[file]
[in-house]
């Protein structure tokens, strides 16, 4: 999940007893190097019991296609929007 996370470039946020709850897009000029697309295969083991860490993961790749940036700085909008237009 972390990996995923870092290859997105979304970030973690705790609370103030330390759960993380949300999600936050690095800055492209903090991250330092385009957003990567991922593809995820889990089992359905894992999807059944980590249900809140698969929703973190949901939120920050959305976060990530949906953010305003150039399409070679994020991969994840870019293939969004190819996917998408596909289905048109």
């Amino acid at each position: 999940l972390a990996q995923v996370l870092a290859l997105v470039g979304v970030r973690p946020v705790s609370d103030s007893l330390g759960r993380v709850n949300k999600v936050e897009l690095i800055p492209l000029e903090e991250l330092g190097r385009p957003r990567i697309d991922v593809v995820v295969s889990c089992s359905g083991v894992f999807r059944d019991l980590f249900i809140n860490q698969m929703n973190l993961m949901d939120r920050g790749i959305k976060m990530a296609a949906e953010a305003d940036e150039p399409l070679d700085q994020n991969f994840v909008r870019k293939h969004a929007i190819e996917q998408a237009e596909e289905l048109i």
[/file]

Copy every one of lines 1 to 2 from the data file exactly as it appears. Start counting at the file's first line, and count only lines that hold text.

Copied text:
[in-house]
């Protein structure tokens, strides 16, 4: 999940007893190097019991296609929007 996370470039946020709850897009000029697309295969083991860490993961790749940036700085909008237009 972390990996995923870092290859997105979304970030973690705790609370103030330390759960993380949300999600936050690095800055492209903090991250330092385009957003990567991922593809995820889990089992359905894992999807059944980590249900809140698969929703973190949901939120920050959305976060990530949906953010305003150039399409070679994020991969994840870019293939969004190819996917998408596909289905048109």